It’s clear that the PICOP’s state of mind, the error in the briefing pack and his use of the WON as a notepad could have contributed to this incident. But two other issues escape the gaze of RAIB’s visionaries, obscured by their blinkers. If planning is key to the safety and success of any on-track venture, who or what empowered those involved to jettison the agreed arrangements at the last moment, simply to make life a bit easier for the QTS Engineering Supervisor? With changes of this nature, due consideration should be given to all the potential consequences. What would have happened if the Babcock team did not have the resources to set up their own worksite: someone certificated to act as ES and a set of four marker boards? If a COSS wants to depart from a planned safe system of work, he has to discuss things with - and receive authority from - someone higher up the chain of command. What mechanism was in place here to ensure that the night’s activities were not compromised by an unnecessary late change?

The other question is what was it about the RT3198 that drove this PICOP to initially record details elsewhere, and is he alone in taking this approach? Is the form inherently deficient in some way? Indeed, in 2013, should we be relying on sheets of paper at all? This is an era of iGadgets - all connected to the internet - so why aren’t we using cloud-based forms, partly populated from the WON, which are easy to correct, can be infinitely expanded to record changing circumstances and are accessible for immediate reference by other interested parties? This approach would allow an element of “clerical interlocking” - for example, preventing a PICOP from inserting a time for giving up the possession until he has recorded times for the clearance of all worksites, providing on-screen prompts and alerts as to what is required next.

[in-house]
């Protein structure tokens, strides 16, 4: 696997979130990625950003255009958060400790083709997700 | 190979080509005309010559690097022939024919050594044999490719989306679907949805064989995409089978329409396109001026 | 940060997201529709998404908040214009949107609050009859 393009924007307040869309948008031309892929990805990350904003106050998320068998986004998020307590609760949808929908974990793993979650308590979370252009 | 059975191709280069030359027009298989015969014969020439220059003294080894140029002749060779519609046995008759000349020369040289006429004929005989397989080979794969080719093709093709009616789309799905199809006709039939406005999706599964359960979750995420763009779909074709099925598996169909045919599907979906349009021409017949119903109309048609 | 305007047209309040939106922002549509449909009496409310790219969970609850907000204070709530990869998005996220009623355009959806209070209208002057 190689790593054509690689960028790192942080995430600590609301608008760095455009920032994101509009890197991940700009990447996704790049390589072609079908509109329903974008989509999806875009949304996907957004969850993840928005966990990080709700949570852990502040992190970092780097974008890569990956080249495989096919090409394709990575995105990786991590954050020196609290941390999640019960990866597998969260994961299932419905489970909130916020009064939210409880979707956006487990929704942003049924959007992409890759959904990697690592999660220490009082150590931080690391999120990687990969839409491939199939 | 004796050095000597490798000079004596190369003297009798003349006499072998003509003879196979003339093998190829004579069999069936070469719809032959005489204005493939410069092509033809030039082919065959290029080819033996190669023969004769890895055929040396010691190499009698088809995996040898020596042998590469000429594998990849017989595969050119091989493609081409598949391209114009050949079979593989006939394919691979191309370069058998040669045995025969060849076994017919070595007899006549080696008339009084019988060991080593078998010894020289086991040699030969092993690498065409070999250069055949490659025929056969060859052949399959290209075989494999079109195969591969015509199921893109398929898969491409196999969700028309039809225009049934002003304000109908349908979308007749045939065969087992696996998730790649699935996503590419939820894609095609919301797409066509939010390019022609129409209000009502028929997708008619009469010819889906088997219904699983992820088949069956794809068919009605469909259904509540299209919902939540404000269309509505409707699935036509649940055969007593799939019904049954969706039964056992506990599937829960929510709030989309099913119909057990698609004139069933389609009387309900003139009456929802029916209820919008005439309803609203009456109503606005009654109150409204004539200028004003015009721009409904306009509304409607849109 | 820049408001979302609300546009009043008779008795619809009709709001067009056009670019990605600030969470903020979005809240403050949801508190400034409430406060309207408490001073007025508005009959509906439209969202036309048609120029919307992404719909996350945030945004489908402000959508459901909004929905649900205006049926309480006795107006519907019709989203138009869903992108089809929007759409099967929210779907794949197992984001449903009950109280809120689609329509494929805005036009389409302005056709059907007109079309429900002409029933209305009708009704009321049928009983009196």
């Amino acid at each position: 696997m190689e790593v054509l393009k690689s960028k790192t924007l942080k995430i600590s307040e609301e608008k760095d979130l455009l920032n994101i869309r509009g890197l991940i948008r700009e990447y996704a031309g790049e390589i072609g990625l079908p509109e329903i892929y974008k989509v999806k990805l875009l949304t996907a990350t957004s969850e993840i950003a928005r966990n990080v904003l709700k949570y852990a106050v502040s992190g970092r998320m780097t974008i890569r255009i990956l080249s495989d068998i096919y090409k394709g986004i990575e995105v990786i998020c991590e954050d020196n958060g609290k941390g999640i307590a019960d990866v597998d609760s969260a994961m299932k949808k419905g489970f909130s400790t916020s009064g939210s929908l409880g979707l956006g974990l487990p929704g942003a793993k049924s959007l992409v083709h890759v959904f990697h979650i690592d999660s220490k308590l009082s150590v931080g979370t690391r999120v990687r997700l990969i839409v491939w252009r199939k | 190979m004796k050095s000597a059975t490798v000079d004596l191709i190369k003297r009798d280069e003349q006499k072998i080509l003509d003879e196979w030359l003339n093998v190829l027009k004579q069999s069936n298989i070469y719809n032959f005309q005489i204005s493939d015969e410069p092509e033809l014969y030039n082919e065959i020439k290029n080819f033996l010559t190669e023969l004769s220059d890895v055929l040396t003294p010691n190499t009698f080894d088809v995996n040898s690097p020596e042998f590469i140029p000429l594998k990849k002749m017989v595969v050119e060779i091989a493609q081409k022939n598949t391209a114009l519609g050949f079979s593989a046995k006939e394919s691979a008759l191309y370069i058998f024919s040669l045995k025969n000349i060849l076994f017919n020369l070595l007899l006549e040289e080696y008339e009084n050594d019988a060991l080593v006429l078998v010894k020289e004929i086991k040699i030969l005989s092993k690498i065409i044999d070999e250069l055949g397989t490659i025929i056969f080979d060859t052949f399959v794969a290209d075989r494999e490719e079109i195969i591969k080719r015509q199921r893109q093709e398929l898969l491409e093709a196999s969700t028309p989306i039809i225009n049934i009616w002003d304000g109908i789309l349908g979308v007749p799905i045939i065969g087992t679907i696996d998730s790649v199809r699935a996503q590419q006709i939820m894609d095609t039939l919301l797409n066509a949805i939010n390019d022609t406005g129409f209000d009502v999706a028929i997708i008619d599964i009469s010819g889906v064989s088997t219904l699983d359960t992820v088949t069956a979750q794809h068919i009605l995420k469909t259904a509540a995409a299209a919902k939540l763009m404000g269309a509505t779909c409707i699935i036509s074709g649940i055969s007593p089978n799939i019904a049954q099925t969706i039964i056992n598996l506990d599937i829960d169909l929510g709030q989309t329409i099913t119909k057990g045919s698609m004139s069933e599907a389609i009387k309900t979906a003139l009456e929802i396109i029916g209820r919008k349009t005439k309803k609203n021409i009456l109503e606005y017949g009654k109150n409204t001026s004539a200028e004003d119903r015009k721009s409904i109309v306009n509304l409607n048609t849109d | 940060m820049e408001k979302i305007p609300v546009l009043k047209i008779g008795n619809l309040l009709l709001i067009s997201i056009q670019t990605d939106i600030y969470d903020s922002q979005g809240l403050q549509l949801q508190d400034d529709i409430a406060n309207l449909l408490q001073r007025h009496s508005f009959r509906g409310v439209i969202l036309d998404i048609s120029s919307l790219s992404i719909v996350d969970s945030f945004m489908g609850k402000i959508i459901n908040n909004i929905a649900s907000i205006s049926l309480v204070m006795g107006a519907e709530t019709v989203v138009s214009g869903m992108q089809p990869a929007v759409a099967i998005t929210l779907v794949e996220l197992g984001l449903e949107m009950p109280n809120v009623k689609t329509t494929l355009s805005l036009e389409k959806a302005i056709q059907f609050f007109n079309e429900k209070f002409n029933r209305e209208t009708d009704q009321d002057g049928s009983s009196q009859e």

In 2013, should we be relying on sheets of paper at all?